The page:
A few years back the pundits were predicting that LinkedIn would replace the CV. And we’re seeing that right now, with some organisations providing interview panels with LinkedIn profiles only, not CVs, to help with candidate selection.
However, as the candidate, LinkedIn also enables you to demonstrate so much more than a regular CV, with the three tools of Executive Branding - presence, personal branding and positioning. For those aiming for LinkedIn Ninja status, go beyond the notion that LinkedIn is an online CV and focus more on carving out a powerful Executive Brand instead.
5. The Cheer Squad - you limit your involvement to random 'thumbs up' and 'great article' comments, and you wistfully observe others who are more confident expressing their opinion.
This is particularly relevant to those in the business of creating a movement. Quite possibly The Cheer Squad activities provide a great training ground, but you’ll need to move onto commenting, sharing and publishing sooner rather than later, or your movement may end up being more of a ripple.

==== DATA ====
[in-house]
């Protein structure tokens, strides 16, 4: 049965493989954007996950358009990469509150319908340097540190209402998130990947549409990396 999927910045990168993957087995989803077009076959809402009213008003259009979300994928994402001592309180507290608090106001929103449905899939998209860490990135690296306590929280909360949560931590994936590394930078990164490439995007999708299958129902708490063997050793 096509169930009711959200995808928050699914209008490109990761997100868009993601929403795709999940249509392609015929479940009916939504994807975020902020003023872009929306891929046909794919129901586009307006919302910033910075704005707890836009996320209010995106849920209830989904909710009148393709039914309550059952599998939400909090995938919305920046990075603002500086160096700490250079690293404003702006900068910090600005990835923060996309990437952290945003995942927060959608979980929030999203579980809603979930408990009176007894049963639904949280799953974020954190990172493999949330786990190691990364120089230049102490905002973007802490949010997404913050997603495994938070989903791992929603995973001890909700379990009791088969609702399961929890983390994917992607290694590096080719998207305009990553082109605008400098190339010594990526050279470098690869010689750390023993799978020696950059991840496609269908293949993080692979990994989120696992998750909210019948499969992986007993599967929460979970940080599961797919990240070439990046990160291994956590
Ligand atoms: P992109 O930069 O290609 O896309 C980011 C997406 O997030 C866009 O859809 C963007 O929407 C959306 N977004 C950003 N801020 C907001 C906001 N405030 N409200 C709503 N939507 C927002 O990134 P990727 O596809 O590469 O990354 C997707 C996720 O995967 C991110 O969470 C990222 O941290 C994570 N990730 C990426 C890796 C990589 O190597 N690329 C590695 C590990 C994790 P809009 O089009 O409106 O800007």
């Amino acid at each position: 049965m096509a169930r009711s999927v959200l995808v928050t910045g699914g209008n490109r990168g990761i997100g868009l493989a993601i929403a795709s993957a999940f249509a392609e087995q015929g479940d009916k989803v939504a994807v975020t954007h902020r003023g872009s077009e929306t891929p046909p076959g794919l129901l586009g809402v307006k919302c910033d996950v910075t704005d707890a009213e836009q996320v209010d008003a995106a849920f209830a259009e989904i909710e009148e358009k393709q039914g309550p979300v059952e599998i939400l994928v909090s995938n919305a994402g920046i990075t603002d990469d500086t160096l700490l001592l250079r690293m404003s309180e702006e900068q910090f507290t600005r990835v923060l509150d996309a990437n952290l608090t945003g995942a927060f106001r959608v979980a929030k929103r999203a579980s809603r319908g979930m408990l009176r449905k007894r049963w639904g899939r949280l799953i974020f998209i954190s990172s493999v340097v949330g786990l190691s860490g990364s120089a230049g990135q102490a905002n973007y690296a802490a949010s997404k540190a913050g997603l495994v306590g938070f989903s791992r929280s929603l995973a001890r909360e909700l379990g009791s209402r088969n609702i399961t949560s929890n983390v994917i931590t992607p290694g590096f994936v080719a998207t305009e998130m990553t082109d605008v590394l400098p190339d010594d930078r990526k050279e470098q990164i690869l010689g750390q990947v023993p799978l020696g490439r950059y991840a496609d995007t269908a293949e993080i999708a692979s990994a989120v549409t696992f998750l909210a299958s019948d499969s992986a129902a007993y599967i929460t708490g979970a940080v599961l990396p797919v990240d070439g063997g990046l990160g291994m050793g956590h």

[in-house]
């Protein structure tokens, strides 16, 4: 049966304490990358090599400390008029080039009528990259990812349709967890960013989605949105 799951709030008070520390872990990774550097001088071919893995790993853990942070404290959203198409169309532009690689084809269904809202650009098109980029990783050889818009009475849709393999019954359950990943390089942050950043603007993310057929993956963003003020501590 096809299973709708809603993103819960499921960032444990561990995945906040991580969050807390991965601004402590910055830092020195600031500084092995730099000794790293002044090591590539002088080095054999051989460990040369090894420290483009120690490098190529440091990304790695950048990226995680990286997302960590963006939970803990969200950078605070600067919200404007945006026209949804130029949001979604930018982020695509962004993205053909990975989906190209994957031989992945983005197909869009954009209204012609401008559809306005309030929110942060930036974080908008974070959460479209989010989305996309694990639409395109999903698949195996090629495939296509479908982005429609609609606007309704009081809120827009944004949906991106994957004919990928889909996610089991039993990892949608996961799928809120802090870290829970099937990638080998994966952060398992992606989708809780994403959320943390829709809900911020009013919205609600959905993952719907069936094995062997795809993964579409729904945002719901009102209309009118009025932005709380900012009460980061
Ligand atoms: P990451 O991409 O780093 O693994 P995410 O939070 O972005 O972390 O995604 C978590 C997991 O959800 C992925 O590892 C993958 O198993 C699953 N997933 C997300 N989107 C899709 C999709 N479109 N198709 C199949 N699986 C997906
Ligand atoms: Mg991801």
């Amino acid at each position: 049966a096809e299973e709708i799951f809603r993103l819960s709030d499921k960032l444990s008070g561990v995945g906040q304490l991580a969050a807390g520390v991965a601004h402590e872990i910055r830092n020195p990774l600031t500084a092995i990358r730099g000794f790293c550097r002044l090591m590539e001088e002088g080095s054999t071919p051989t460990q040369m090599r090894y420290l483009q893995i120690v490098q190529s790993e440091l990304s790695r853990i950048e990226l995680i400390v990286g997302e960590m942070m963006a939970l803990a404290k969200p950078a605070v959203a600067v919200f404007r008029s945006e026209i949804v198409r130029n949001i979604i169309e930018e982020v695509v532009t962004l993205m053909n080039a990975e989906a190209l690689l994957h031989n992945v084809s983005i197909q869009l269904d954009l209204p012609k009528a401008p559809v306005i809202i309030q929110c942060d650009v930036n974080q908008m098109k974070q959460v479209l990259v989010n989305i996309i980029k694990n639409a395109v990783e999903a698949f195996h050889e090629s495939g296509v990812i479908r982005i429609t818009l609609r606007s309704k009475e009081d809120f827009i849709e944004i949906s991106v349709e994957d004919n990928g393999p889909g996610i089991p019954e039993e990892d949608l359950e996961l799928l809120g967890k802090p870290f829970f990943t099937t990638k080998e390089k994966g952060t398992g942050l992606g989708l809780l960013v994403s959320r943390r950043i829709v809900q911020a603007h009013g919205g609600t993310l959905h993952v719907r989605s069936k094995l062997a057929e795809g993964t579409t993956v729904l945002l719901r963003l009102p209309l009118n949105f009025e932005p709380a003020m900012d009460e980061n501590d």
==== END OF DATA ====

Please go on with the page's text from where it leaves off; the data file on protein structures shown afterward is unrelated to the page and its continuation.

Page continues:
6. The Stalker - you passively read articles and view profiles in the background, maybe even with your identify hidden.
Given the importance of trust in building meaningful on and offline relationships, stalkerish behaviour will undermine trust.
As Lao Tzu said
"He who does not trust enough will not be trusted."
Obviously there are some situations where protecting your identity is paramount. But in most circumstances, being more overt will help build trust more easily.
If you are in the business of leading, then as Jesse Lyn Stoner reminds us
"People follow leaders by choice. Without trust, at best you get compliance."
7. The Now You See Me, Now You Don’t - where you are super active in fits and starts, but when work gets busy you are least in sight. You try anything once or twice but with no plan, no system and no strategy.
You’ve probably heard of visibility as part of a career strategy. This is where you need to ensure you are seen and heard by decision makers inside and outside the business to ensure your own career progression. Well it works the same online. In a nutshell, if people can’t see you, they’ll forget about you more easily. Remember the rule of thumb ‘consistency trumps frequency’, stick a weekly LinkedIn visibility appointment in your calendar and you’ll be fine.
8. The Squeaky Wheel – you’re on a mission with a cause with articles you like, share and publish clearly articulating a problem set, but never offering solutions.